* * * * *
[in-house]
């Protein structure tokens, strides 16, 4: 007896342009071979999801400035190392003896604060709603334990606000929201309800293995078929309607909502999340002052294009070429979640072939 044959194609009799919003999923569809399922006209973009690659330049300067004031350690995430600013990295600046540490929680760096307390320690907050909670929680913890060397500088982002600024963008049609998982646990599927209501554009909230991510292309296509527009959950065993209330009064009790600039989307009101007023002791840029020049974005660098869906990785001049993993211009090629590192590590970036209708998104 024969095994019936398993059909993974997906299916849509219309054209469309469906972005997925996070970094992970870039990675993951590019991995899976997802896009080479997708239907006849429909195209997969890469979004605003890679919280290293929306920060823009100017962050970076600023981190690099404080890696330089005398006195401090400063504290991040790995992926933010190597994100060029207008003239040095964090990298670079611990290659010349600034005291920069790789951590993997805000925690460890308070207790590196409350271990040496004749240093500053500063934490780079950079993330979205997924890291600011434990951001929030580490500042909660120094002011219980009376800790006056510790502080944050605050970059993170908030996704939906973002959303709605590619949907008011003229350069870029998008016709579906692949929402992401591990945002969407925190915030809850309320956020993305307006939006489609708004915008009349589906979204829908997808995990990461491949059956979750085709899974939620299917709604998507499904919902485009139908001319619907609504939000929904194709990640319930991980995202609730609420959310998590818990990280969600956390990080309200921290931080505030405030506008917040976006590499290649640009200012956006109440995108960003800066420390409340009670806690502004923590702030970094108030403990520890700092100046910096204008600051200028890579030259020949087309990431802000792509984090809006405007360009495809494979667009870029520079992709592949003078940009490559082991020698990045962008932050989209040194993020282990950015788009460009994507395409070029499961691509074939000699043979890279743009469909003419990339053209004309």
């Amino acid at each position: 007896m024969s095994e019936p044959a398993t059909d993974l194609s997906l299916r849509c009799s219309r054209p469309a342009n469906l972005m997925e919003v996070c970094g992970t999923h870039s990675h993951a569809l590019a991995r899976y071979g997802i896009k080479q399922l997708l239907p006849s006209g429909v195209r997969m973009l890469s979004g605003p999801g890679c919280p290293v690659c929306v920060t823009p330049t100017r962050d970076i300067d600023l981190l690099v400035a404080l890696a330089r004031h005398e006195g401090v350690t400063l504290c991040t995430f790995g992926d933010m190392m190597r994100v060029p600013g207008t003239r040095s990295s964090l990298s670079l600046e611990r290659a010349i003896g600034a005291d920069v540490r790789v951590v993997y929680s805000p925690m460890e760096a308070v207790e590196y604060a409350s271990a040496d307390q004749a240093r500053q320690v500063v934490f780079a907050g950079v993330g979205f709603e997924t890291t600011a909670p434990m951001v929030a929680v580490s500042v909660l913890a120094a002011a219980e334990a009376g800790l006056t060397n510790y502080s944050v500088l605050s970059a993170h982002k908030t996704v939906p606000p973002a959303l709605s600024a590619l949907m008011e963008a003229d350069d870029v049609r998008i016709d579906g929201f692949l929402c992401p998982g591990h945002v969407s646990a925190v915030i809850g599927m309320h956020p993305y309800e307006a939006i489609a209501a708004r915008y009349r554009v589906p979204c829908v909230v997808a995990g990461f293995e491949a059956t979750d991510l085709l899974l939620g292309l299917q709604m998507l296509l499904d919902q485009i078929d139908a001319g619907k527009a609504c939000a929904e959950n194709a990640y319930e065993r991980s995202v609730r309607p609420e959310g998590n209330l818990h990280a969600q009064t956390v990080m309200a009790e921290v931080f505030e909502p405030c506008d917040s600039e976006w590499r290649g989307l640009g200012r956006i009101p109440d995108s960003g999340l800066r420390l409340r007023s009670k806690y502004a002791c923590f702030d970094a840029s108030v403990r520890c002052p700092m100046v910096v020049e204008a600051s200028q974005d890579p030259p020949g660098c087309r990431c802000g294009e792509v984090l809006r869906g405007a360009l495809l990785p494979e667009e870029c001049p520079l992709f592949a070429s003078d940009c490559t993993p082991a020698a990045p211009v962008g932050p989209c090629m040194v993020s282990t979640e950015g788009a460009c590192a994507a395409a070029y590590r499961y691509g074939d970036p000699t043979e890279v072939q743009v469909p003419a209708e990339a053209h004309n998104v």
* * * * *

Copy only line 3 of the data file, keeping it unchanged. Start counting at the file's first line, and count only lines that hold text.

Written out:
């Amino acid at each position: 007896m024969s095994e019936p044959a398993t059909d993974l194609s997906l299916r849509c009799s219309r054209p469309a342009n469906l972005m997925e919003v996070c970094g992970t999923h870039s990675h993951a569809l590019a991995r899976y071979g997802i896009k080479q399922l997708l239907p006849s006209g429909v195209r997969m973009l890469s979004g605003p999801g890679c919280p290293v690659c929306v920060t823009p330049t100017r962050d970076i300067d600023l981190l690099v400035a404080l890696a330089r004031h005398e006195g401090v350690t400063l504290c991040t995430f790995g992926d933010m190392m190597r994100v060029p600013g207008t003239r040095s990295s964090l990298s670079l600046e611990r290659a010349i003896g600034a005291d920069v540490r790789v951590v993997y929680s805000p925690m460890e760096a308070v207790e590196y604060a409350s271990a040496d307390q004749a240093r500053q320690v500063v934490f780079a907050g950079v993330g979205f709603e997924t890291t600011a909670p434990m951001v929030a929680v580490s500042v909660l913890a120094a002011a219980e334990a009376g800790l006056t060397n510790y502080s944050v500088l605050s970059a993170h982002k908030t996704v939906p606000p973002a959303l709605s600024a590619l949907m008011e963008a003229d350069d870029v049609r998008i016709d579906g929201f692949l929402c992401p998982g591990h945002v969407s646990a925190v915030i809850g599927m309320h956020p993305y309800e307006a939006i489609a209501a708004r915008y009349r554009v589906p979204c829908v909230v997808a995990g990461f293995e491949a059956t979750d991510l085709l899974l939620g292309l299917q709604m998507l296509l499904d919902q485009i078929d139908a001319g619907k527009a609504c939000a929904e959950n194709a990640y319930e065993r991980s995202v609730r309607p609420e959310g998590n209330l818990h990280a969600q009064t956390v990080m309200a009790e921290v931080f505030e909502p405030c506008d917040s600039e976006w590499r290649g989307l640009g200012r956006i009101p109440d995108s960003g999340l800066r420390l409340r007023s009670k806690y502004a002791c923590f702030d970094a840029s108030v403990r520890c002052p700092m100046v910096v020049e204008a600051s200028q974005d890579p030259p020949g660098c087309r990431c802000g294009e792509v984090l809006r869906g405007a360009l495809l990785p494979e667009e870029c001049p520079l992709f592949a070429s003078d940009c490559t993993p082991a020698a990045p211009v962008g932050p989209c090629m040194v993020s282990t979640e950015g788009a460009c590192a994507a395409a070029y590590r499961y691509g074939d970036p000699t043979e890279v072939q743009v469909p003419a209708e990339a053209h004309n998104v």